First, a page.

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Georgia Avenue’s Ibex club is a vibrant showplace for some of Washington’s best home-grown musical talent. But with its weekly stabbings, shootings, car thefts—and an occasional homicide—it’s a wonder the place can stay in business (see “The Sound and the Fury,” 2/16). The violence that seems to plague the club’s go-go shows in particular—bands like Back Yard, Junkyard, the Huck-a-Bucks, and Optimystic Tribe—has certainly caught the attention of the Metropolitan Police Department, whose 4th District station is just across the street. But the police have opted to work with the Ibex management to try to make it safer rather than close it down altogether—it’s generating tax revenue, after all.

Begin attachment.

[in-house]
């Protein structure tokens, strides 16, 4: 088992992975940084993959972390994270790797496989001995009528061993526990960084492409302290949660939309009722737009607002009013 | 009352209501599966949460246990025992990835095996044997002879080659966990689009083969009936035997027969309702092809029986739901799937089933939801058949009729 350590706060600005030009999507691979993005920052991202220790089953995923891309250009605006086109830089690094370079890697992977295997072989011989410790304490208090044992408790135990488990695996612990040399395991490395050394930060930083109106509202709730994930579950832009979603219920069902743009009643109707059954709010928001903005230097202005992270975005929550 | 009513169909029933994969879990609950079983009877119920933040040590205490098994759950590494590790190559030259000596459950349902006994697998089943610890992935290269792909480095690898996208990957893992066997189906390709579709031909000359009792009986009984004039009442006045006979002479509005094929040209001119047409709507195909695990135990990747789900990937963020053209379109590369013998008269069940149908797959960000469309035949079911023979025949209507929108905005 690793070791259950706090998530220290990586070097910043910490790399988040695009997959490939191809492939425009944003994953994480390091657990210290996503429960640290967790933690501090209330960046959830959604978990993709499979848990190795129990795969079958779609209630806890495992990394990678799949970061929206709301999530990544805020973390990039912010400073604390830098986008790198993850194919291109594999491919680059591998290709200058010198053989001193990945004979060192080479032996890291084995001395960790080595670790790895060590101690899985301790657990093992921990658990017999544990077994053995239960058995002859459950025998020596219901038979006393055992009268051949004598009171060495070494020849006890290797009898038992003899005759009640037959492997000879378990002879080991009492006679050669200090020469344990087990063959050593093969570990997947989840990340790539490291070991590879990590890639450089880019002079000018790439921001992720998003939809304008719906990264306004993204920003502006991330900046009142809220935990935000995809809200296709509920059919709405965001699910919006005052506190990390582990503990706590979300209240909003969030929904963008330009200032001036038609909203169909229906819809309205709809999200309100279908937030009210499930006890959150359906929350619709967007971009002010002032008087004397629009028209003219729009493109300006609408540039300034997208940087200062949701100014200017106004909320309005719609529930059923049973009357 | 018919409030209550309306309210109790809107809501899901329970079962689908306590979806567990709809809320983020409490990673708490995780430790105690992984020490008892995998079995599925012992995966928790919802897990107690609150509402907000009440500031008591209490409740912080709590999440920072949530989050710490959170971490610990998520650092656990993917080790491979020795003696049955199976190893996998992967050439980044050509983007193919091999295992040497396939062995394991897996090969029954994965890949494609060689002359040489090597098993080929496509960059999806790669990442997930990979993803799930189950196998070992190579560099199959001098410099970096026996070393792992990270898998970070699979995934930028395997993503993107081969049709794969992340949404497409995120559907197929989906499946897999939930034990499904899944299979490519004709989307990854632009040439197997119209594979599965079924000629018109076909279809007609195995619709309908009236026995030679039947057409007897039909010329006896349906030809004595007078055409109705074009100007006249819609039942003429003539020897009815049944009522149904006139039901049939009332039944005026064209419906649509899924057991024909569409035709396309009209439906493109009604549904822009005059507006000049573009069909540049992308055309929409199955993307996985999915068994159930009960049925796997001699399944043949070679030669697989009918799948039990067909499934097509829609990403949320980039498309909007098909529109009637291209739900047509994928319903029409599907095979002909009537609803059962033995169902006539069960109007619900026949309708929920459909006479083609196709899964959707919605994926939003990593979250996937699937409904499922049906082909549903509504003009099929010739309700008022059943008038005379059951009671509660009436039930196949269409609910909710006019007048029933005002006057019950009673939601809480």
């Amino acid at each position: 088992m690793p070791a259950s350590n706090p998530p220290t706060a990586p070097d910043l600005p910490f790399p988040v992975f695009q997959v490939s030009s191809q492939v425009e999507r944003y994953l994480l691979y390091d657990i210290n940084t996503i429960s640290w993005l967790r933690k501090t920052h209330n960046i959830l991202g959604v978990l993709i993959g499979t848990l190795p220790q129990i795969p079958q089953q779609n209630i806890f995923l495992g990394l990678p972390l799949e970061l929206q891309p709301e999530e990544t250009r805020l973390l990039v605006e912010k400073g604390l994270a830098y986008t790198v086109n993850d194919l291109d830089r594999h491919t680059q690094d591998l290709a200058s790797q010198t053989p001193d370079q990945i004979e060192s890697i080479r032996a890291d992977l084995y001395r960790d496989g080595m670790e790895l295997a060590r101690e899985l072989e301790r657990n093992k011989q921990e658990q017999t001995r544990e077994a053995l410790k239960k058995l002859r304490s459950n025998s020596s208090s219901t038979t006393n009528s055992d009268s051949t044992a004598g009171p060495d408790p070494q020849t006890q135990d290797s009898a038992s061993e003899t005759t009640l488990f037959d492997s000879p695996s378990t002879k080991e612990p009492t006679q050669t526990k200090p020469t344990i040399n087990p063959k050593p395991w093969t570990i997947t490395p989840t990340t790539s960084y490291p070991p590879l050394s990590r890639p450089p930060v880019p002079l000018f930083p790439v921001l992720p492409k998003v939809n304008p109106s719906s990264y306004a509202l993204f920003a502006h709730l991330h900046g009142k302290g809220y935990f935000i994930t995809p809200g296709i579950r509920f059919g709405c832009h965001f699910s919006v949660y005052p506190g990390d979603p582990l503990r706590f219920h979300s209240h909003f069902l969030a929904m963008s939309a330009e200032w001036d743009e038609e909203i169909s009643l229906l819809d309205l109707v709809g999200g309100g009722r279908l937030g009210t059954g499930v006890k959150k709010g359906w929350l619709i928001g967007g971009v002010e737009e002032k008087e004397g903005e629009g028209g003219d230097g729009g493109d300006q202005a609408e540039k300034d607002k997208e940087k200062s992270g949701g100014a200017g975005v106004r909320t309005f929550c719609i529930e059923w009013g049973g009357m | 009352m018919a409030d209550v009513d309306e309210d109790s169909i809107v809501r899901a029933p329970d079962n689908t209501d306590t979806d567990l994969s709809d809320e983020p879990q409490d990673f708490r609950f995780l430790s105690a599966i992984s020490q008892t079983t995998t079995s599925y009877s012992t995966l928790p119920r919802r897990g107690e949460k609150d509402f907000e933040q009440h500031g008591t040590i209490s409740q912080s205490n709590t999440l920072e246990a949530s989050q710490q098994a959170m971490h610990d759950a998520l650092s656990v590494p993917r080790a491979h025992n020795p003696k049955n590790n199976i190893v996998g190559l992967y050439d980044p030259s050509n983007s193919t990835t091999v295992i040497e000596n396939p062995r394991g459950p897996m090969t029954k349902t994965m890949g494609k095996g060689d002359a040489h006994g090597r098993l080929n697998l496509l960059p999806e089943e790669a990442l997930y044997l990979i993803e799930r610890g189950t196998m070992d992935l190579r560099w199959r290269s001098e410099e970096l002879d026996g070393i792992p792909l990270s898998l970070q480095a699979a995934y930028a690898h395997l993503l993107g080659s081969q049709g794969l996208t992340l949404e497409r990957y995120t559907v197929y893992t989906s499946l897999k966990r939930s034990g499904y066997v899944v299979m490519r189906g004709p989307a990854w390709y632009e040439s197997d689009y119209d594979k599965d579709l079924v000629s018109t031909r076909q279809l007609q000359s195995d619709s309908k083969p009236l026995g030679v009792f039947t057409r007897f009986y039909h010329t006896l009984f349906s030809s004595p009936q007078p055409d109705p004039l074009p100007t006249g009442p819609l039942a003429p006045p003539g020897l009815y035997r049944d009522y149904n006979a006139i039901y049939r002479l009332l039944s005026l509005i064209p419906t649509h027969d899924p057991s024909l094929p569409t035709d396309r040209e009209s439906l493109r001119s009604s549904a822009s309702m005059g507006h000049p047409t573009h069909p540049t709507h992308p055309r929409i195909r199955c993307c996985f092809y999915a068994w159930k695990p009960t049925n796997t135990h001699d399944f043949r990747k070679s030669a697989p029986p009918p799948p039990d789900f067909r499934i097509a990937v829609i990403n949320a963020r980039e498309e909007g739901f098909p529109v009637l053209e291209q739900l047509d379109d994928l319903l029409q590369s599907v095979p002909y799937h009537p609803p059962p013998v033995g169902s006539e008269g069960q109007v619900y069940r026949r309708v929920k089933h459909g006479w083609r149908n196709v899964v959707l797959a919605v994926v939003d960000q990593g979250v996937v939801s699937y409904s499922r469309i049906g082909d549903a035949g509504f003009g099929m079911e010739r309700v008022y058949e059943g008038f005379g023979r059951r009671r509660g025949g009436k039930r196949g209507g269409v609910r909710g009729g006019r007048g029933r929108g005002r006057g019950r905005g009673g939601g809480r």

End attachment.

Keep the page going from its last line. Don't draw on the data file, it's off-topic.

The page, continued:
But what the police won’t do, the growing list of injured club patrons might. In the last month-and-a-half, three different people have sued the club for failing to provide adequate security in incidents dating back to October 1994. The first suit was filed June 17 by Tracey Owens Staton, a guy who was stabbed four times by another clubgoer last summer. (The police never caught the assailant.) Staton is asking for $1.5 million in compensation to pay for the stab wounds he suffered in the chest, upper arm, and shoulder. Attorney Neil Florin is representing all three injured Ibex customers, whose claims total more than $3 million. He says, “It’s a crazy place. Who’s running a club where people are getting stabbed every weekend?”—Stephanie Mencimer